In this comedy sketch from the Dean Martin Show, Frank Sinatra is revealed as the answer and winner of Dean’s “mystery voice” contest:
The bleeped out line of the sketch is Frank referring to his old nemesis, Mitch Miller. And the “Mrs. Miller” Dean references at the end is Elva Miller, a novelty artist who recorded shrill and off-key versions of popular songs in the 1960s.
Comedian Tom Dreesen recalls a bittersweet moment that happened during a concert late in Frank Sinatra’s career:
At the time this incident happened Tom Dreesen was touring with Frank Sinatra as his opening act. Speaking of the anonymous audience member who encouraged Sinatra, Dreesen declares, “…that fan brought him from the ashes that night.”
In this wide-ranging interview from 1988, Frank Sinatra talks to Larry King about political involvement, fan mail, international fame, the reason for humming, Pavarotti, why he still sings, being considered “over-the-hill”, stage fright, and more:
On stage fright, Sinatra says, “The first four or five seconds, I tremble every time I take the step and I walk out of the wing onto the stage, because I keep thinking to myself, ‘I wonder if it will be there.'”
Check out this Larry King interview of Frank Sinatra from May 13, 1988:
Topics discussed by Mr. Sinatra include: Why Frank doesn’t do more interviews; people who write kiss-and-tell books (whom Frank refers to as “pimps and whores”); and why Sinatra doesn’t bother responding to scandalous accusations against him.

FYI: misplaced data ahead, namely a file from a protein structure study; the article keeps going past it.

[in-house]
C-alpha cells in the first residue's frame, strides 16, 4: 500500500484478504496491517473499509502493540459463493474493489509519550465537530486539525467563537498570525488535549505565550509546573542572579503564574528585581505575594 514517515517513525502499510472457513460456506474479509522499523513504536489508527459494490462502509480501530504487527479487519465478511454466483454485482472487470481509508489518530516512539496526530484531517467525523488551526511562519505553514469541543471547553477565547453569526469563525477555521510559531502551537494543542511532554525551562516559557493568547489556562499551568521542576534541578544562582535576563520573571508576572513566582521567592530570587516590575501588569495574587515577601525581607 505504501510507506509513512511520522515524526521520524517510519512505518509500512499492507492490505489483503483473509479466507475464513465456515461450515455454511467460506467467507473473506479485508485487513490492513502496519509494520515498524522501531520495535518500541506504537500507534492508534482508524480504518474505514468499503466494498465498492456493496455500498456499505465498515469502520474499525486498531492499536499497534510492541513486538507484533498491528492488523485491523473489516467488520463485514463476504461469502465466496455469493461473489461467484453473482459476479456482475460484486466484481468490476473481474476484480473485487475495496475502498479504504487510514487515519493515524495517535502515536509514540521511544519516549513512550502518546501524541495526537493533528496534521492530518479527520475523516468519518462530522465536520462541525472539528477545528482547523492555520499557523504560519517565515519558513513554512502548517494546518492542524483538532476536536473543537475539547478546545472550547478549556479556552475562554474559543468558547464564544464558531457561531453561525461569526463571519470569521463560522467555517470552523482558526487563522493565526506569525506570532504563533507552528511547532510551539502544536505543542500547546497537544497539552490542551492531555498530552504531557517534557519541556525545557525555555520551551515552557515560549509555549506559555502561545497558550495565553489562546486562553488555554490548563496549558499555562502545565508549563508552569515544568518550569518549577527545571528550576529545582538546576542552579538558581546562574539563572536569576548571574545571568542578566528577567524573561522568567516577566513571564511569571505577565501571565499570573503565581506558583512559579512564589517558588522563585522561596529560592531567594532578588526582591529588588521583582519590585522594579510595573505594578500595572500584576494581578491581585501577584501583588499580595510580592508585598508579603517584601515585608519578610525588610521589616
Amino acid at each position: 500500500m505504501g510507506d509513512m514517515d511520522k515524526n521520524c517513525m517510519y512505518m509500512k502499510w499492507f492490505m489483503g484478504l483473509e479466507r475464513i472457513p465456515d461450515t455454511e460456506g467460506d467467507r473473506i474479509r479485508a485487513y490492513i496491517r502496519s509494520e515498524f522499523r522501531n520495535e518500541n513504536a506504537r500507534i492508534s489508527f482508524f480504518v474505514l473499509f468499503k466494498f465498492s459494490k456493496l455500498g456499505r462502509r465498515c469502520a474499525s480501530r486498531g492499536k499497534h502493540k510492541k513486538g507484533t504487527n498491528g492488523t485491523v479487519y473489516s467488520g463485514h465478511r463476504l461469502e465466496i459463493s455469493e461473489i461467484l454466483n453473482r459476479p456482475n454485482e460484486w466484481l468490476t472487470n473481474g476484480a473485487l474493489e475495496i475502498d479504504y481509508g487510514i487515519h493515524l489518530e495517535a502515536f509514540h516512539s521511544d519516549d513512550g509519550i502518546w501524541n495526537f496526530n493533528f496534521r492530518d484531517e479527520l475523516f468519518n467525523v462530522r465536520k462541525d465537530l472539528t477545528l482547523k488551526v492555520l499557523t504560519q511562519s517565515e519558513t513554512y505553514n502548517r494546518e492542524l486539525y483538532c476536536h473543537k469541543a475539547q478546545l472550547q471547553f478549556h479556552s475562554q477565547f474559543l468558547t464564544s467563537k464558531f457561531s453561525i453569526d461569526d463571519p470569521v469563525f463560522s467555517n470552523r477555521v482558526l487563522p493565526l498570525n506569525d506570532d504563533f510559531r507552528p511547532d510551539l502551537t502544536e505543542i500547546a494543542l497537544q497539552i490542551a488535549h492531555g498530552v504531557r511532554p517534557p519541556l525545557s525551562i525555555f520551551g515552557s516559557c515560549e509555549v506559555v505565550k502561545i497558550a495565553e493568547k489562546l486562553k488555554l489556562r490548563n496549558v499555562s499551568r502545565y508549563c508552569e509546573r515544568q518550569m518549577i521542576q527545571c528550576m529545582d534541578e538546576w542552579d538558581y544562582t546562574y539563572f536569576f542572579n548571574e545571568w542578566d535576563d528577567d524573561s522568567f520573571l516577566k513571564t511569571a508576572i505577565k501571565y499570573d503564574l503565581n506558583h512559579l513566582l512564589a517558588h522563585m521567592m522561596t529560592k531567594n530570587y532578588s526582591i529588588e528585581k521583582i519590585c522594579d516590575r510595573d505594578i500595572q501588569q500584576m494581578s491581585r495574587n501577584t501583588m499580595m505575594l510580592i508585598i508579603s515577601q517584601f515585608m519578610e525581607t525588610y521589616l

It should be noted that the gossipy Sinatra biography His Way by Kitty Kelly had been publish just two years before this interview was recorded.
Here is an interesting bit of a television interview between Nancy Sinatra and her father Frank:
The questions Nancy asked Frank included “Can you be objective and tell me what kind of a father you are?” and “How do you think Frankie and Tina and I have behaved as kids?” This interview first aired on the old Geraldo television program hosted by Geraldo Rivera.
Listen to Frank Sinatra as he sings “Why Try to Change Me Now” in this 1959 recording:
The song “Why Try to Change Me Now” was written by songwriting team of Cy Coleman and Joseph Allan McCarthy. This was actually not Sinatra’s first recording of this song. He recorded a version of it in 1952 as part of his final recording for Columbia Records.